Using fabric softeners sounds like a no-brainer. I love the way they make my clothes smell so fresh, and feel so soft against the skin. Especially sheets and pillowcases…I have been using fabric softeners on them for ages. These common laundry products promise soft, fresh-smelling clothes, free of static and wrinkles, along with less stretching, fading and pilling.
But I found out this recently and it made me stop in my tracks —in-wash fabric softeners and heat-activated dryer sheets pack a powerful combination of chemicals that can harm your health, damage the environment and pollute the air, both inside and outside your home.
Skip fabric softeners entirely. They can contain the worst chemicals to watch out for in your laundry basket.
A Quick Look At Some Culprits
Quaternary ammonium compounds make clothes feel soft and wearable right out of the wash, but they’re known to trigger asthma and may be toxic to our reproductive systems.
Your fabric softener may contain phthalates, which disperse the scent; synthetic musks such as galaxolide, which accumulate in the body; and much more. Fragrance mixes can cause allergies, skin irritations such as dermatitis, difficulty breathing and potential reproductive harm.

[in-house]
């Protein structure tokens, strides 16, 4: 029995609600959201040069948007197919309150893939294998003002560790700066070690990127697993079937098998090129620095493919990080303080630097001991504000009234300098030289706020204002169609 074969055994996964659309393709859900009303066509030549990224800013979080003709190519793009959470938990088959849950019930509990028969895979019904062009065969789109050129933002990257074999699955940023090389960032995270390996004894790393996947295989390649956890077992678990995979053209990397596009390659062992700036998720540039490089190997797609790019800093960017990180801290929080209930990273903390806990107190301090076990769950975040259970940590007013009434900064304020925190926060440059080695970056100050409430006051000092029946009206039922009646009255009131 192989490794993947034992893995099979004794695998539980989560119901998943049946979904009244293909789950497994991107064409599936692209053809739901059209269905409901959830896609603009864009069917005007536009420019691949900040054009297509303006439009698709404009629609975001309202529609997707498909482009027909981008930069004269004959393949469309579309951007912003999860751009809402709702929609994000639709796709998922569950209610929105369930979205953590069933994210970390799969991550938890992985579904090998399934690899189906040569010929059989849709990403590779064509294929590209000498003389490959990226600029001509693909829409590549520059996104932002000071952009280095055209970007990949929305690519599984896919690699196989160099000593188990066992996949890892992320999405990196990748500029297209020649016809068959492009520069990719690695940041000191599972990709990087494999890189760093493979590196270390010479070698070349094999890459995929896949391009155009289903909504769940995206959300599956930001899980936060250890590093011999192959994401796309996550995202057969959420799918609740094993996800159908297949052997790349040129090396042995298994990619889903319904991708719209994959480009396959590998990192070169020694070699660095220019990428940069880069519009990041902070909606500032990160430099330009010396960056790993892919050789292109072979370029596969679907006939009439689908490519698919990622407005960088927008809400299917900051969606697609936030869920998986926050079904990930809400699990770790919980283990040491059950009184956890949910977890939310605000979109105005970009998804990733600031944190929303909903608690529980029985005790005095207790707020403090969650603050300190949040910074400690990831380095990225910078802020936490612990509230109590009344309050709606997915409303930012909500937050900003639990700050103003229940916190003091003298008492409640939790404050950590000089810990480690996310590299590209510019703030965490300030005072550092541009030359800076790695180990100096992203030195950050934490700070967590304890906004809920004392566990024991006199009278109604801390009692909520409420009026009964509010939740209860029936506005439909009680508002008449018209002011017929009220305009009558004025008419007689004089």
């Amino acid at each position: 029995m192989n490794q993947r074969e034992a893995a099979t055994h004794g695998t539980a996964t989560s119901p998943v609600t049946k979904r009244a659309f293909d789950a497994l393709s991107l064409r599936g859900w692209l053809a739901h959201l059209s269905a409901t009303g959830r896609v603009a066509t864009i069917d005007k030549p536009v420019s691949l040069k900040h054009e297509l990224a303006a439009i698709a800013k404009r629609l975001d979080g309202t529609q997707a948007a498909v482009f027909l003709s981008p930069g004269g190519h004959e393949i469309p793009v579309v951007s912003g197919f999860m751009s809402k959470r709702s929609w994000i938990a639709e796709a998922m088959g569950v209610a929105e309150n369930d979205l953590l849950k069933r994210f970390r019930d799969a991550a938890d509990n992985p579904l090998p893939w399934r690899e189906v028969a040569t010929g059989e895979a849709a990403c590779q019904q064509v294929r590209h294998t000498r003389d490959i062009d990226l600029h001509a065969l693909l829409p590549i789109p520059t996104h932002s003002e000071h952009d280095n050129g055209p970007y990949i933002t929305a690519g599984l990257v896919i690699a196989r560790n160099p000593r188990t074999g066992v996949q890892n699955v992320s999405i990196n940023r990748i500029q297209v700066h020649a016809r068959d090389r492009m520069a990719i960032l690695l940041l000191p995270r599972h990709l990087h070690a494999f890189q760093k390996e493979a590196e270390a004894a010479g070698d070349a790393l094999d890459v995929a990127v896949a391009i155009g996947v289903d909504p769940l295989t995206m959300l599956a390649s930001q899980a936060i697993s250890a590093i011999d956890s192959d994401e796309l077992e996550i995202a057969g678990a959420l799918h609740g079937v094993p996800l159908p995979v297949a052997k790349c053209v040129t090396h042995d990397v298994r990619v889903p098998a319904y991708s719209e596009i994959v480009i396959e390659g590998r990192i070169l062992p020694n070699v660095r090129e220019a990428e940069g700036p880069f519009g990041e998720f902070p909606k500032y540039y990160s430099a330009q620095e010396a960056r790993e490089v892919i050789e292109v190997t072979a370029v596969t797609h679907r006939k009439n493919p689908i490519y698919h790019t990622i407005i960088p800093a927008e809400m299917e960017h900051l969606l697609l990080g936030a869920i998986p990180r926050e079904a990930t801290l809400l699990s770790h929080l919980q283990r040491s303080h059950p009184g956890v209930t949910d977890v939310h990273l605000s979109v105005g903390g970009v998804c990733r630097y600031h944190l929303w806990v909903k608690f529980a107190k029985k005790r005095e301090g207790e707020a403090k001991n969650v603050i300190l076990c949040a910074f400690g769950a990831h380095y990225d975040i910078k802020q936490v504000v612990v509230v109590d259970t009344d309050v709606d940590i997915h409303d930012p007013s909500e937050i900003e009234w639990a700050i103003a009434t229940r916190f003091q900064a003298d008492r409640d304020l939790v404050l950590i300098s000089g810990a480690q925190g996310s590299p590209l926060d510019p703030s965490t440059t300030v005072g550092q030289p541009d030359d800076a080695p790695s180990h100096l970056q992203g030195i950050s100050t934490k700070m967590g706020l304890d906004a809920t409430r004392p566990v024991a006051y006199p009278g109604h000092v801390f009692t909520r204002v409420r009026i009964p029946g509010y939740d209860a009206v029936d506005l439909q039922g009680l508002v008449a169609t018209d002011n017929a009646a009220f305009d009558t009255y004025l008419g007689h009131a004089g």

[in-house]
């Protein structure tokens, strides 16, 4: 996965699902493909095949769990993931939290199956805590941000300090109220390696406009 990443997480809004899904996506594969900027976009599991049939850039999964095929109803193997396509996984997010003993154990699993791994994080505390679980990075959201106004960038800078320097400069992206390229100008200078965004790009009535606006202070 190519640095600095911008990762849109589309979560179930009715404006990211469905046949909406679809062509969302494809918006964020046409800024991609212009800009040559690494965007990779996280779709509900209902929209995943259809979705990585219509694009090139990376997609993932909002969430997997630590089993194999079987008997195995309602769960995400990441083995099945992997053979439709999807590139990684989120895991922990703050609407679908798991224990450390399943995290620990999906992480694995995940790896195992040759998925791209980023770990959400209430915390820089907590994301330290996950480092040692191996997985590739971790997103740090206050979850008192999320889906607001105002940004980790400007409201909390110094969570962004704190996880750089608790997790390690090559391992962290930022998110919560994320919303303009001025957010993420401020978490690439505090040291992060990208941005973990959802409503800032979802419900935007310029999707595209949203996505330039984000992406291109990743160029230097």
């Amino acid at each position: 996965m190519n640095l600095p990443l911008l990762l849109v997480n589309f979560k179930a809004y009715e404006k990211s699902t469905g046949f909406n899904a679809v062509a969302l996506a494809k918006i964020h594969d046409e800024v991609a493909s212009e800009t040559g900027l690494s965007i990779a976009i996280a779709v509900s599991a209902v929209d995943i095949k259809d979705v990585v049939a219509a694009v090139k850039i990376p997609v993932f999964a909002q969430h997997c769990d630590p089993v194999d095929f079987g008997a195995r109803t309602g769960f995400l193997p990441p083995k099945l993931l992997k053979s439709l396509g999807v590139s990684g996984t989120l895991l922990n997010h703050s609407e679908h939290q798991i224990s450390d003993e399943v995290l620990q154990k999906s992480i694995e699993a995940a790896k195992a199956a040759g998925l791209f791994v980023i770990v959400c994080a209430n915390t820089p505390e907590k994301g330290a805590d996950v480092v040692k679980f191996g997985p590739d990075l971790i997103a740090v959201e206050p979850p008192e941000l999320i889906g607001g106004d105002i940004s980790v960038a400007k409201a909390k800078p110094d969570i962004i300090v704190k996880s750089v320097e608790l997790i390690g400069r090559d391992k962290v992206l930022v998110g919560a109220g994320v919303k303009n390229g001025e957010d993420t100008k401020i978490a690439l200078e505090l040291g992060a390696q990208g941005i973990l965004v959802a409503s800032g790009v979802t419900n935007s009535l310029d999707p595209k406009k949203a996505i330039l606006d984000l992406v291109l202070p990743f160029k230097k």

Like fragrance, the terms “preservatives” and “colors” or “colorants” on an ingredient label may refer to any number of chemicals. The most worrisome preservatives in fabric softeners include methylisothiazolinone, a potent skin allergen and glutaral, known to trigger asthma and skin allergies. Among artificial colors, D&C violet 2 has been linked to cancer. Others may contain impurities that can cause cancer.
So skip fabric softeners and conditioners in any form—pellets, crystals, bars or single-dose packs. You won’t notice the difference.
What To Use Instead?
If you enjoy the smell of clean clothes straight out of the dryer, try these natural alternatives to fabric softeners. Your clothes will still smell great, and your skin will thank you for the switch!
1. Try adding half a cup of distilled white vinegar to your washing machine during the rinse cycle. Don’t worry: the smell doesn’t linger on clothes.
2. Add a 1/2 cup of baking soda to the water in your washing machine and let it dissolve prior to adding your clothes.
3. Throw a ball of aluminum foil into the dryer. This method works great for static cling.
4. Line dry your clothes whenever the weather allows it. Not only do you elongate the life of your clothes by not putting them through a tumultuous dryer cycle, your clothes will smell naturally fresh when they are air-dried outdoors in the bright sun.
5. If you’re not line-drying, run the drying machine with just your clothes inside. To reduce static, do not over-dry.